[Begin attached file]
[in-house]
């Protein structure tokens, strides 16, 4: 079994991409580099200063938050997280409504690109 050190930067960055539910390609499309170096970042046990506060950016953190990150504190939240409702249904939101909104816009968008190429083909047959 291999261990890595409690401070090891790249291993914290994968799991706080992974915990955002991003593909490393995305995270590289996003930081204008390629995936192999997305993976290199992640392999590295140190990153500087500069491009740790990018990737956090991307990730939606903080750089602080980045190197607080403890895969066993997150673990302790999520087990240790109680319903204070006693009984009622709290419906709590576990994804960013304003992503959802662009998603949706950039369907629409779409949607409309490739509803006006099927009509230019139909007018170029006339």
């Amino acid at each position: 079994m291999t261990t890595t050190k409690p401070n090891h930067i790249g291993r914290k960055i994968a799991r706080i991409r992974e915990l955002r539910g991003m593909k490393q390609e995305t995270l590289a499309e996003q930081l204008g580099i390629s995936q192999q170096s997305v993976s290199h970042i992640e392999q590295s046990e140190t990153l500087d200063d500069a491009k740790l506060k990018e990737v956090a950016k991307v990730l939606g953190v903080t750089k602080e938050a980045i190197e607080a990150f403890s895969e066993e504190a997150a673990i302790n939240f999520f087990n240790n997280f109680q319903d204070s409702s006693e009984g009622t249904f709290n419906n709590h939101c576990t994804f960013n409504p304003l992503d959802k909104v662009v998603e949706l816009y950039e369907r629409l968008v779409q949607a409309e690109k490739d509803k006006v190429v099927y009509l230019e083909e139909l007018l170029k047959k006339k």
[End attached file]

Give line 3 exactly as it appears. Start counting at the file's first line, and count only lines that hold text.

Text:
């Amino acid at each position: 079994m291999t261990t890595t050190k409690p401070n090891h930067i790249g291993r914290k960055i994968a799991r706080i991409r992974e915990l955002r539910g991003m593909k490393q390609e995305t995270l590289a499309e996003q930081l204008g580099i390629s995936q192999q170096s997305v993976s290199h970042i992640e392999q590295s046990e140190t990153l500087d200063d500069a491009k740790l506060k990018e990737v956090a950016k991307v990730l939606g953190v903080t750089k602080e938050a980045i190197e607080a990150f403890s895969e066993e504190a997150a673990i302790n939240f999520f087990n240790n997280f109680q319903d204070s409702s006693e009984g009622t249904f709290n419906n709590h939101c576990t994804f960013n409504p304003l992503d959802k909104v662009v998603e949706l816009y950039e369907r629409l968008v779409q949607a409309e690109k490739d509803k006006v190429v099927y009509l230019e083909e139909l007018l170029k047959k006339k």